CS代考 CPSC 425 Stereo, Motion and Optical Flow 20/21 (Term 1) Practice Questions – cscodehelp代写

CPSC 425 Stereo, Motion and Optical Flow 20/21 (Term 1) Practice Questions
Multiple Part True/False Questions. For each question, indicate which of the statements, (A)–(D), are true and which are false? Note: Questions may have zero, one or multiple statements that are true.
Question 1. Consider conditions under which an epipolar constraint used in stereo matching holds between images from two cameras. Which of the following condi- tions are true? Which are false? Note: You can assume that the cameras perform standard perspective projection.
(A) The two cameras must have coplanar projection planes.
(B) The two cameras must face in the same direction (i.e., have parallel optical axes).
(C) The two images must be rectified.
(D) There are no restrictions on camera locations or orientations, an epipolar constraint always applies.
Question 2. Stereo matching can be performed by correlating windows of pixels between the two images. But, it is difficult to know what window size to use. The following statements identify problems when the selected window size is too large. Which are true? Which are false?
(A) There will be more false matches due to ambiguity and image noise.
(B) The exact location of correct matches will be known with less accuracy. (C) Places where depth is discontinuous will be poorly matched.
(D) The epipolar constraint is not as effective to limit the number of matches.
Question 3. The Lucas–Kanade method makes several assumptions about motion and optical flow. Which of the assumptions, (A)–(D), are true of Lucas–Kanade and which are false? Note: This is a question about the Lucas–Kanade method, not about assumptions that may or may not be true, in general, about the world.
(A) Corresponding points in a sequence of images of a moving object have ex- actly the same brightness values.
(B) Sampling in x, y and t is frequent enough that the partial derivative, Ix, Iy and It, are well-defined
(C) The motion, [u,v], is constant in the selected window about each image point, [x, y].
(D) The matrix
􏰂 􏰄Ix2 􏰄IxIy 􏰃
􏰄IxIy 􏰄Iy2
has rank 2 in the selected window about each image point.
Short Answer Questions.
Question 4. The second edition of ’s textbook, Artificial Intelligence, published by Addison-Wesley, contains a discussion of stereo vision. Included is an extended example based on a stereo pair of images shown in the text as a figure. The figure caption reads, in part, “The two pictures are arranged so that you can see depth yourself with the aid of a stereoscopic viewer.” At the last minute, prior to printing, a graphic designer at Addison-Wesley made the artistic decision that the stereo pair looked better arranged above and below (i.e., top to bottom) rather than left to right. Accordingly, that is how the initial press run was printed – a left/right stereo pair printed with the left image above and the right image below.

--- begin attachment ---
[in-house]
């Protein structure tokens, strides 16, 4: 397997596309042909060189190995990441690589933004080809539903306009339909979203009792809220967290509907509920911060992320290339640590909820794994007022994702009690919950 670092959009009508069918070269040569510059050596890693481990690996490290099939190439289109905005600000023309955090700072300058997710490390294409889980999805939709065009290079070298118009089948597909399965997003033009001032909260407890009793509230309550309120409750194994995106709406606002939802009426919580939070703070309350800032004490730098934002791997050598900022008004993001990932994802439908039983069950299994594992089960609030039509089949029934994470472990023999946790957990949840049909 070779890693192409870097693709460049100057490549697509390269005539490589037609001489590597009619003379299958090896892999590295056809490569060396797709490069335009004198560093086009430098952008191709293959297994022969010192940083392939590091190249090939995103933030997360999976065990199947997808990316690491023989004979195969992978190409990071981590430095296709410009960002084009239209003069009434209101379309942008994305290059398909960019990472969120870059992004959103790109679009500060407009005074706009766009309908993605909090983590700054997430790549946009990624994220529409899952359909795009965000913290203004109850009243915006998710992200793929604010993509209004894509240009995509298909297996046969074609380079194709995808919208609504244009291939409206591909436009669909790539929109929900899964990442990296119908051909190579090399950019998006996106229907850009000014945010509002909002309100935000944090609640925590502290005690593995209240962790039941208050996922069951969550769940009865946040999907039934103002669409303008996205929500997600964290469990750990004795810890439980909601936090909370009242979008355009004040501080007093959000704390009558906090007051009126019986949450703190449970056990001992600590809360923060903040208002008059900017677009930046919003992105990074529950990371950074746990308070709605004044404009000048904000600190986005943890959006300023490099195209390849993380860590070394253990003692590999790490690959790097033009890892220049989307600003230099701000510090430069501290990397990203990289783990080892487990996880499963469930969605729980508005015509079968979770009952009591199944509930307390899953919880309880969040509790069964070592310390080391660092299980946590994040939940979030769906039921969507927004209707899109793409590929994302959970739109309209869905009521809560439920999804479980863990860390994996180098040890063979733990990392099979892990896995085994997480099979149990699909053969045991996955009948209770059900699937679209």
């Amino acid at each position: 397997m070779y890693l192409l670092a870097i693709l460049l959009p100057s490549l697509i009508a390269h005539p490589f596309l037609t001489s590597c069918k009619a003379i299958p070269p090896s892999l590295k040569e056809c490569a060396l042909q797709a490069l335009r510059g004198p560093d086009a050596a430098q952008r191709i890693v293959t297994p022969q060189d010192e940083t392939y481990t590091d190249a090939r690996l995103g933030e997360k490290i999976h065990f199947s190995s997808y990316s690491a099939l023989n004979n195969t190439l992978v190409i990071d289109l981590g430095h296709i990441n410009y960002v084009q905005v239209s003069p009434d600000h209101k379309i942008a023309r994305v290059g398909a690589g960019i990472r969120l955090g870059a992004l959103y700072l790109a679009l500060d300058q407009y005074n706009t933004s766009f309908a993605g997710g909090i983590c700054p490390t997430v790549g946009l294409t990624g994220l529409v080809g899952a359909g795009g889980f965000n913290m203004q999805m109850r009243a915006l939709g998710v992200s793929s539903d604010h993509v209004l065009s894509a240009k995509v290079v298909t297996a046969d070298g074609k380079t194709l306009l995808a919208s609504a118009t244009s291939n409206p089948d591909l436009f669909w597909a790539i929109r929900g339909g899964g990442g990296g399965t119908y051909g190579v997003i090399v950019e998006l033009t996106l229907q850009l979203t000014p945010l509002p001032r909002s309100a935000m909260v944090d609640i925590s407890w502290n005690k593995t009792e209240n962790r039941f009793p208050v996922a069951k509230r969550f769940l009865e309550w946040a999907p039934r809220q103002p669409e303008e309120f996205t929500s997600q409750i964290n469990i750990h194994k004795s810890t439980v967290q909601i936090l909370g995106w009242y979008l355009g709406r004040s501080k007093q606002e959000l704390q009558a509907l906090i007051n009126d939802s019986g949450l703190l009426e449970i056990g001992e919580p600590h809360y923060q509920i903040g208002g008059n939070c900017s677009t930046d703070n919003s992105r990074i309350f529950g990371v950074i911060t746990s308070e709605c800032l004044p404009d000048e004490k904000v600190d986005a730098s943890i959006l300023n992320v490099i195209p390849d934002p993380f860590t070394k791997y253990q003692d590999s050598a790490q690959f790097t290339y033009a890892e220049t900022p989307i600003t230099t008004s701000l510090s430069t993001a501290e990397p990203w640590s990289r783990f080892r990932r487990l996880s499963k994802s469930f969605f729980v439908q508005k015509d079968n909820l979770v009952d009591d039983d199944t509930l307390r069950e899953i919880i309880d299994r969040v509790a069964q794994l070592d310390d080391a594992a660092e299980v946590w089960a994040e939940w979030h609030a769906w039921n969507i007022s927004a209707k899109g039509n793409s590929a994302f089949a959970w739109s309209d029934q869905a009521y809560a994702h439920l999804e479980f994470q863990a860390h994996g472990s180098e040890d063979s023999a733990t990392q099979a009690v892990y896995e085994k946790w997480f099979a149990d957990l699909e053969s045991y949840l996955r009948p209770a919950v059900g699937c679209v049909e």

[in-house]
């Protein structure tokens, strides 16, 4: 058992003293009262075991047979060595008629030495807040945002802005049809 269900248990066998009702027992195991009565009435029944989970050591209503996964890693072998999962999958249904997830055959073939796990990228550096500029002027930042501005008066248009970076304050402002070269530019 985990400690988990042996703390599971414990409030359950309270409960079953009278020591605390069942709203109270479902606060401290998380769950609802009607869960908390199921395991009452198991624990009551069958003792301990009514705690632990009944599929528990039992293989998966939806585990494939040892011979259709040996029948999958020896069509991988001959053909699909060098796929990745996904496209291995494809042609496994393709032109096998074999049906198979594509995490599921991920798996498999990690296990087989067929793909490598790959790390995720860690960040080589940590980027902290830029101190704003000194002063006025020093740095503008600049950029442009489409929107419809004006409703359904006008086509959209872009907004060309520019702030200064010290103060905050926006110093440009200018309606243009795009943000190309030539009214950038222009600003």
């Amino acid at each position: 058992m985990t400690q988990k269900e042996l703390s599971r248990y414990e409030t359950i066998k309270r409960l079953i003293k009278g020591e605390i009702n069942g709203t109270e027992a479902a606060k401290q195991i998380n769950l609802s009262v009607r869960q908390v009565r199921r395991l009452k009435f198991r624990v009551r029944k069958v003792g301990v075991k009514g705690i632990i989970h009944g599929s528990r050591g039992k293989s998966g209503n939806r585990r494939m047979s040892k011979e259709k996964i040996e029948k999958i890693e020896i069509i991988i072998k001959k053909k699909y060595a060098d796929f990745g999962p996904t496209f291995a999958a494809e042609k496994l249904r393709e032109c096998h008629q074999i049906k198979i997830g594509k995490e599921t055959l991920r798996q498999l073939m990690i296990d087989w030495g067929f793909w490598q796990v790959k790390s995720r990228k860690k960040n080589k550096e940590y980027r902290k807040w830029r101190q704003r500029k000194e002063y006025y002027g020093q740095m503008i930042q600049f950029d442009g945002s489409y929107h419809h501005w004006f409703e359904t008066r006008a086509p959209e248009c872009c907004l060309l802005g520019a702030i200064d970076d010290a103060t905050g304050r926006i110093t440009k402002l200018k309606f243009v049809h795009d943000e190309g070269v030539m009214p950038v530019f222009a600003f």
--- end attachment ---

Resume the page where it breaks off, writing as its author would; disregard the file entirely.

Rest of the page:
Winston was not amused and insisted that Addison-Wesley reprint the entire book again, at its cost, with the figure in question corrected. Aside: This is a true story.
Briefly describe why Winston would insist that the figure be corrected.
Question 5. As we have seen, determining corresponding points in the left image and in the right image is the hardest part of stereo vision. A variety of things can go wrong in stereo matching. In a sentence or two for each, give a specific example of a scene where
(a) there are not enough locally distinct features that match (b) there are too many locally distinct features that match (c) locally distinct features match incorrectly
Hint: This is a question about the problem of stereo vision, not a question about the properties of any particular algorithm or technique used to do stereo matching.
Question 6. Lucas–Kanade estimate the 2-D motion, [u, v], at a given point, [x, y], in an image by computing the partial derivatives, Ix, Iy, It, in a window centered at the given [x, y]. Their method assumes all points in the window are “inliers” with respect to the estimation of a single motion, [u, v].
Suppose, instead, that there are multiple, distinct motions occuring within the window. Describe, in a few sentences, how you might use a Hough transform approach to detect and determine the multiple motions.

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